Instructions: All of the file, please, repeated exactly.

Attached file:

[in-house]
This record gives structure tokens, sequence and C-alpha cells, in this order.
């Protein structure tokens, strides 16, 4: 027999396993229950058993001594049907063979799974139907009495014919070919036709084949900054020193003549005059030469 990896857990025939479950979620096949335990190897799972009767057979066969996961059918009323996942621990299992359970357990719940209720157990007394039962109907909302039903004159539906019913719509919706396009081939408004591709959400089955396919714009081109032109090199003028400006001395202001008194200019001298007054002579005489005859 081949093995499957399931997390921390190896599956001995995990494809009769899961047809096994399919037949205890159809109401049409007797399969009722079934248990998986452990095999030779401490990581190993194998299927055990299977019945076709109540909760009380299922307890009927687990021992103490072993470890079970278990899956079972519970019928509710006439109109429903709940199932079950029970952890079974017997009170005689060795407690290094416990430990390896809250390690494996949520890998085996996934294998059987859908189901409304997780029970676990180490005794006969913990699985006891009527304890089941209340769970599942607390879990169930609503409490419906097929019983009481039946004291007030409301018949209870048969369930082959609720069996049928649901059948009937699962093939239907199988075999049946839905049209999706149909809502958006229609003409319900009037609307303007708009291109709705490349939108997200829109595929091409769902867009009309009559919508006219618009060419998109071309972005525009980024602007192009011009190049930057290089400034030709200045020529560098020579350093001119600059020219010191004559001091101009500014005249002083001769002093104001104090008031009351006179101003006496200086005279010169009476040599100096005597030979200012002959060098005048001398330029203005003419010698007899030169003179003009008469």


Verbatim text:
[in-house]
This record gives structure tokens, sequence and C-alpha cells, in this order.
């Protein structure tokens, strides 16, 4: 027999396993229950058993001594049907063979799974139907009495014919070919036709084949900054020193003549005059030469 990896857990025939479950979620096949335990190897799972009767057979066969996961059918009323996942621990299992359970357990719940209720157990007394039962109907909302039903004159539906019913719509919706396009081939408004591709959400089955396919714009081109032109090199003028400006001395202001008194200019001298007054002579005489005859 081949093995499957399931997390921390190896599956001995995990494809009769899961047809096994399919037949205890159809109401049409007797399969009722079934248990998986452990095999030779401490990581190993194998299927055990299977019945076709109540909760009380299922307890009927687990021992103490072993470890079970278990899956079972519970019928509710006439109109429903709940199932079950029970952890079974017997009170005689060795407690290094416990430990390896809250390690494996949520890998085996996934294998059987859908189901409304997780029970676990180490005794006969913990699985006891009527304890089941209340769970599942607390879990169930609503409490419906097929019983009481039946004291007030409301018949209870048969369930082959609720069996049928649901059948009937699962093939239907199988075999049946839905049209999706149909809502958006229609003409319900009037609307303007708009291109709705490349939108997200829109595929091409769902867009009309009559919508006219618009060419998109071309972005525009980024602007192009011009190049930057290089400034030709200045020529560098020579350093001119600059020219010191004559001091101009500014005249002083001769002093104001104090008031009351006179101003006496200086005279010169009476040599100096005597030979200012002959060098005048001398330029203005003419010698007899030169003179003009008469």